Understanding your workload’s compute demands in detail and thereafter choosing the most appropriate instance type, for example compute optimised or memory optimised, can lead to saving from not over provision general configurations. In addition, sizing the instance correctly could also lead to savings from not over provisioning.
Pay attention to your data volumes and storage. The best way to manage this is simply to use intelligent monitoring mechanisms to ensure that the amount of disk space is not over provisioned and that data that is not being frequently used is moved to lower cost infrequent or archive storage services.

Setting up budgets and alerts can be one of the easiest and most insightful ways to control cloud costs. Cloud providers go to great lengths to provide you cost dashboards, alert mechanisms, detailed reporting as well as free training and countless blogs on how to reduce your cloud costs. Some even go so far as to provide forecasting on what the monthly bill is likely to be, giving one the ability to be proactive in managing costs and avoiding month end surprises.

Rearchitecting your infrastructure can turn out to be an effective tool in increasing efficiency and reducing the cost of your infrastructure. Simple architectural changes like auto scaling, consolidation and even conversion from dedicated infrastructure in the cloud to Infrastructure As a Service based services. For example, instead of having dedicated NAT or bastion instances, taking on a managed infrastructure service could increase availability and reduce costs.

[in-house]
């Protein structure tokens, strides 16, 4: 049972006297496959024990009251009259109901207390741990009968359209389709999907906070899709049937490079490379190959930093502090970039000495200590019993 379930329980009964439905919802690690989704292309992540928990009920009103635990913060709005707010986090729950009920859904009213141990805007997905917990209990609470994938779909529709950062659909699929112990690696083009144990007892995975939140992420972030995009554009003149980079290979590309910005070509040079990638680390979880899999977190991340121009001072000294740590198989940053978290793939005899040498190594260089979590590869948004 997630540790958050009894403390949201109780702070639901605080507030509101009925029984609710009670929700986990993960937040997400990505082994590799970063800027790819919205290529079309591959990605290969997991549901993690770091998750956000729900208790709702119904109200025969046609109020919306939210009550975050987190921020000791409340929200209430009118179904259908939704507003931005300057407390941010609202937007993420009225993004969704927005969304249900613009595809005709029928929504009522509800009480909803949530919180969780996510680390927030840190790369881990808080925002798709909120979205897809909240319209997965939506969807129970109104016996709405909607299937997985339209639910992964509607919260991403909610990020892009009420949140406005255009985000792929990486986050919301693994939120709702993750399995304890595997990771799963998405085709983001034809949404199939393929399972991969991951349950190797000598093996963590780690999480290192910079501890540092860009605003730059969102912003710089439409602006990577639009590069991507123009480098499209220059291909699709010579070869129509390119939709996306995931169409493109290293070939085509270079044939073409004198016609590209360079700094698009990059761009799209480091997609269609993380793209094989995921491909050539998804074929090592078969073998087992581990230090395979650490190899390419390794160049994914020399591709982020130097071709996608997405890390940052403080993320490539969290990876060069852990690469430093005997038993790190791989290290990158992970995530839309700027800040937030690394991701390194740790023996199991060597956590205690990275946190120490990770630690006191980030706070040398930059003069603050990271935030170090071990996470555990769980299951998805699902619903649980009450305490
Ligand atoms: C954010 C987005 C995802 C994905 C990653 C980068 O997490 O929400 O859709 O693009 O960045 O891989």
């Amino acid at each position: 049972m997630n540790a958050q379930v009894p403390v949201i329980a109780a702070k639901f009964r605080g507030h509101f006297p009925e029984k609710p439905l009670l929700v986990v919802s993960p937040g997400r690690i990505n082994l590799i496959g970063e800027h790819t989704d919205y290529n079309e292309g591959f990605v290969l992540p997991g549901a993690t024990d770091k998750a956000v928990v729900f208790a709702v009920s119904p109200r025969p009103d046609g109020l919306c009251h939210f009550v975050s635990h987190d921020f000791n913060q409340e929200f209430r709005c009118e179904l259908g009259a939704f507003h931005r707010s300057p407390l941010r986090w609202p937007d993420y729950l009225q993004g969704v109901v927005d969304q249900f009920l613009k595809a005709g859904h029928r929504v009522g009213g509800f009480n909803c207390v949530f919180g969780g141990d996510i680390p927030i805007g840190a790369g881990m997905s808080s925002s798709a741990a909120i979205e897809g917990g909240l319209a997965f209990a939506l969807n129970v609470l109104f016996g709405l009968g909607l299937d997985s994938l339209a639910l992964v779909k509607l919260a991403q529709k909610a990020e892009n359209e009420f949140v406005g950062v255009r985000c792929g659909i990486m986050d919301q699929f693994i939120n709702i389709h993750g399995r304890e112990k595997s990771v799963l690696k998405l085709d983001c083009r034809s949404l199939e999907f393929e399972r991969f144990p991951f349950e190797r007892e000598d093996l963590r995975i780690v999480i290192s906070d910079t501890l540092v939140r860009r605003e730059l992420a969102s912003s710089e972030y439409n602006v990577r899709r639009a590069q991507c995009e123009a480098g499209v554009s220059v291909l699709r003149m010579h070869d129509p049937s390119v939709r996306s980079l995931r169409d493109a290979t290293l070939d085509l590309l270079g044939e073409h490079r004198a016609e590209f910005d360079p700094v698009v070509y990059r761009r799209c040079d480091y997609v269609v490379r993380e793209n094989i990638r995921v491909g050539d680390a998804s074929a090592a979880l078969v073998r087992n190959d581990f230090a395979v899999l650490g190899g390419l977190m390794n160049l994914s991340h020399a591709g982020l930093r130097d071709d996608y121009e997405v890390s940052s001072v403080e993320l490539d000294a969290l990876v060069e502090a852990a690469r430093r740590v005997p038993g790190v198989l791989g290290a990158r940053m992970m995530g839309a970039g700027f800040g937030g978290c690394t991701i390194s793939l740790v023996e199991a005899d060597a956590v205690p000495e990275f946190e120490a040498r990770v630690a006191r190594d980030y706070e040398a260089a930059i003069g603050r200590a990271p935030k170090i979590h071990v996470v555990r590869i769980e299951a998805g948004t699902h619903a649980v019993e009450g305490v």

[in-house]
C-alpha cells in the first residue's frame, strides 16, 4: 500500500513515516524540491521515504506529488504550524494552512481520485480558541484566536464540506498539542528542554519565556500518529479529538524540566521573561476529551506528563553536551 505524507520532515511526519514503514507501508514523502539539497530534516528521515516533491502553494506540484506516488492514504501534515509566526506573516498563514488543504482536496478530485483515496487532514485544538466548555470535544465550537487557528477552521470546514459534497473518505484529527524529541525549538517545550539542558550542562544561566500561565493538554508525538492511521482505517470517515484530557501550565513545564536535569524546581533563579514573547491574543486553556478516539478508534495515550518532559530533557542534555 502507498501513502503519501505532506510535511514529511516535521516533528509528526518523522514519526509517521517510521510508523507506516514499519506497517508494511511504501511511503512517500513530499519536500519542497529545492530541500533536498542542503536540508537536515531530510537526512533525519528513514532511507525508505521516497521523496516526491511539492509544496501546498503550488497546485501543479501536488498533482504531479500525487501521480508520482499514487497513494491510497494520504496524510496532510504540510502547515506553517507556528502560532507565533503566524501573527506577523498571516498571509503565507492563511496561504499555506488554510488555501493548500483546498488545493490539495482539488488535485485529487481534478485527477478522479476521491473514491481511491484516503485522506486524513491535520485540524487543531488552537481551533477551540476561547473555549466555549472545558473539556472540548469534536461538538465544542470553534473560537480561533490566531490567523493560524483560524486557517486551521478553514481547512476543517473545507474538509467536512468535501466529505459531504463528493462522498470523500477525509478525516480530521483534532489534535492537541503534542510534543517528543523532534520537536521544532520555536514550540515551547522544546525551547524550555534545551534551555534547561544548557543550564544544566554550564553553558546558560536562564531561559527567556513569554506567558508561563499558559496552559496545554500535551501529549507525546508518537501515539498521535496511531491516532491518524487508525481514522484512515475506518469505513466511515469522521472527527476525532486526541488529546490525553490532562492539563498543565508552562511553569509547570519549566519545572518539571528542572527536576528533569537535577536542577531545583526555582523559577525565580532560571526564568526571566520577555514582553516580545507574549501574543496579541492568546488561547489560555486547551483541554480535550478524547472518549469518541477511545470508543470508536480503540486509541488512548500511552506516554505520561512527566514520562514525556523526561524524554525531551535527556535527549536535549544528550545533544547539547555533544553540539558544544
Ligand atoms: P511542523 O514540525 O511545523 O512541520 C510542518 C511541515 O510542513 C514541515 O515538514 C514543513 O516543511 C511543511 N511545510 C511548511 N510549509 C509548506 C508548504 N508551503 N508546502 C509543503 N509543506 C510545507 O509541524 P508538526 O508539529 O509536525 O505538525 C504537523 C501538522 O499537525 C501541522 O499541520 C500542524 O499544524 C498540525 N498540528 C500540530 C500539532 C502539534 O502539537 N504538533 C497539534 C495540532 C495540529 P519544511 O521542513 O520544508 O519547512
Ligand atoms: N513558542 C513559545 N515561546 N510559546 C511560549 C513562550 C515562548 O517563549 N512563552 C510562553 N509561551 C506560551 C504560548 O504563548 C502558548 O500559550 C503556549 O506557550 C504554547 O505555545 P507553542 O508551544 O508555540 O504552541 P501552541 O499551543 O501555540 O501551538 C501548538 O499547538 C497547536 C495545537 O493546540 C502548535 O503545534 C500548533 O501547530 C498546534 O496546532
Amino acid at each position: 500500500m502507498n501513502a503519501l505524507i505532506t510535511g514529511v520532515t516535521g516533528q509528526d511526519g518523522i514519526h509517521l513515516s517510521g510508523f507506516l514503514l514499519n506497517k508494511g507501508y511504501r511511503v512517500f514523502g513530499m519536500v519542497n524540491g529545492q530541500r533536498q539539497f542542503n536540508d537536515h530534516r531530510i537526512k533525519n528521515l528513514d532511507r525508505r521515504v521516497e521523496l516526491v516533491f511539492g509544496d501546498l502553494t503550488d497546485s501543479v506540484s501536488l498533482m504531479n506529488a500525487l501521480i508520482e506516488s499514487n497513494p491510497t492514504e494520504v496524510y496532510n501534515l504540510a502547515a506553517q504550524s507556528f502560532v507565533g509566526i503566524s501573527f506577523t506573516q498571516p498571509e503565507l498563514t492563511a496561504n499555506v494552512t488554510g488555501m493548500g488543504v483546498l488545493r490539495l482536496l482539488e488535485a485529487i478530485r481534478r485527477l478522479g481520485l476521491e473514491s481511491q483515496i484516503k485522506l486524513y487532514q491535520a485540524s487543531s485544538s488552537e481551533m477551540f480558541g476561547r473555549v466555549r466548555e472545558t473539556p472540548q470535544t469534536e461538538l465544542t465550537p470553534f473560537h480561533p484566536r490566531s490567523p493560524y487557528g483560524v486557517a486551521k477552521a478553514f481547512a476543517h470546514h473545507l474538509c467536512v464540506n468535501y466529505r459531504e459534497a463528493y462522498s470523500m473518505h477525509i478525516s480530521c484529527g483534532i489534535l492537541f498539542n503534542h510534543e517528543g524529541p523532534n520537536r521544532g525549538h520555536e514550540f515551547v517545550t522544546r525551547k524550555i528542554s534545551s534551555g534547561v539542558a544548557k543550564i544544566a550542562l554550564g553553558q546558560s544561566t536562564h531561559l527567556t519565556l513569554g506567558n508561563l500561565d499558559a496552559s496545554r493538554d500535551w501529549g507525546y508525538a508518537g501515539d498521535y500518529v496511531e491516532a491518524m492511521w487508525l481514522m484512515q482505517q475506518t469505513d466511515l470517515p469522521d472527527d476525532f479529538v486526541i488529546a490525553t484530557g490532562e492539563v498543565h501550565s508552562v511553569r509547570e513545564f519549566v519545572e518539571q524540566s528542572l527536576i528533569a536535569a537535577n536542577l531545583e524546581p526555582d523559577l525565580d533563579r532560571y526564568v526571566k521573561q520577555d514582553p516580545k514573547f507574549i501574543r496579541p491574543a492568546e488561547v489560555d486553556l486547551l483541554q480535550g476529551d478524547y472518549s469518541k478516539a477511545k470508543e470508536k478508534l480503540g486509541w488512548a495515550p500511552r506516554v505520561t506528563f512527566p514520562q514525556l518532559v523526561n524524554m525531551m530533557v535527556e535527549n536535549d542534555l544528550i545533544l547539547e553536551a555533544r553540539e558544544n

Probably the most difficult and time-consuming cost reduction technique is application refactoring. This may be a simple or a major project depending on the application, however, redesigning an application to take full advantage of the cloud could lead the most significant overall benefits. Decoupling, microservices and even serverless techniques can prove extremely powerful in not only reducing current and future costs but also the efficiency of updating and deploying future applications.

As a last point in managing your cloud economics, even though the cloud providers make it more costly to work in multi-cloud environments, specifically with regard to data transfer out of their environment, it is worth considering when the costs allow for it. A once off move, isolated project or even ongoing specific service might be significantly cheaper in another cloud provider’s environment and therefore should be considered if it is technically possible.

Exciting or confusing, a Managed Service Provider (MSP) like +Onex can provide ongoing advice and oversight to expertly guide you in making the most out of the cloud.